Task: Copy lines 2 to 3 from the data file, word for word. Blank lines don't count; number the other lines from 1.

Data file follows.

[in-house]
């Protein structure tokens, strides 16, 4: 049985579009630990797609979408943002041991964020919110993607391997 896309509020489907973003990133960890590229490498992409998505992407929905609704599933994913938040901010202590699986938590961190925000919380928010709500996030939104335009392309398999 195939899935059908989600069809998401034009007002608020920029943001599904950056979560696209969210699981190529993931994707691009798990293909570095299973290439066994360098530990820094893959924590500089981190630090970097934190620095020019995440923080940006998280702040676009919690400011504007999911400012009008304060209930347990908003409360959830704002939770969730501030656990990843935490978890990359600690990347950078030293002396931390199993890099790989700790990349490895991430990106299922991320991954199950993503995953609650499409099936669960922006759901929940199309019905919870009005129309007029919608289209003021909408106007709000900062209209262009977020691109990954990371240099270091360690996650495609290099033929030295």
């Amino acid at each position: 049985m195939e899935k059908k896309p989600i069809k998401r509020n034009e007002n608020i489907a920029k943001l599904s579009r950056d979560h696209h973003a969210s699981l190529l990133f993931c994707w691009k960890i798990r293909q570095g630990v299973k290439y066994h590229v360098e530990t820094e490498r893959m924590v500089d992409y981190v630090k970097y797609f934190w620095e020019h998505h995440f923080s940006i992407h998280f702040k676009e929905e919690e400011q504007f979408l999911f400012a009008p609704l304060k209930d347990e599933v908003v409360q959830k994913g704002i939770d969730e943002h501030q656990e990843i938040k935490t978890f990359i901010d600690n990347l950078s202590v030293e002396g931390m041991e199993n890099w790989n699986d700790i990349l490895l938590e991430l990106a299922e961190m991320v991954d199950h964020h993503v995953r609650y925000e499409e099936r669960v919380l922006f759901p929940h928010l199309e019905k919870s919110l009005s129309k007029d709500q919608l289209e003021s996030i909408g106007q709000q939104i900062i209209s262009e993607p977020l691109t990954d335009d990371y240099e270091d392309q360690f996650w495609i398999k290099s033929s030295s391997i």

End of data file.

């Protein structure tokens, strides 16, 4: 049985579009630990797609979408943002041991964020919110993607391997 896309509020489907973003990133960890590229490498992409998505992407929905609704599933994913938040901010202590699986938590961190925000919380928010709500996030939104335009392309398999 195939899935059908989600069809998401034009007002608020920029943001599904950056979560696209969210699981190529993931994707691009798990293909570095299973290439066994360098530990820094893959924590500089981190630090970097934190620095020019995440923080940006998280702040676009919690400011504007999911400012009008304060209930347990908003409360959830704002939770969730501030656990990843935490978890990359600690990347950078030293002396931390199993890099790989700790990349490895991430990106299922991320991954199950993503995953609650499409099936669960922006759901929940199309019905919870009005129309007029919608289209003021909408106007709000900062209209262009977020691109990954990371240099270091360690996650495609290099033929030295």
């Amino acid at each position: 049985m195939e899935k059908k896309p989600i069809k998401r509020n034009e007002n608020i489907a920029k943001l599904s579009r950056d979560h696209h973003a969210s699981l190529l990133f993931c994707w691009k960890i798990r293909q570095g630990v299973k290439y066994h590229v360098e530990t820094e490498r893959m924590v500089d992409y981190v630090k970097y797609f934190w620095e020019h998505h995440f923080s940006i992407h998280f702040k676009e929905e919690e400011q504007f979408l999911f400012a009008p609704l304060k209930d347990e599933v908003v409360q959830k994913g704002i939770d969730e943002h501030q656990e990843i938040k935490t978890f990359i901010d600690n990347l950078s202590v030293e002396g931390m041991e199993n890099w790989n699986d700790i990349l490895l938590e991430l990106a299922e961190m991320v991954d199950h964020h993503v995953r609650y925000e499409e099936r669960v919380l922006f759901p929940h928010l199309e019905k919870s919110l009005s129309k007029d709500q919608l289209e003021s996030i909408g106007q709000q939104i900062i209209s262009e993607p977020l691109t990954d335009d990371y240099e270091d392309q360690f996650w495609i398999k290099s033929s030295s391997i």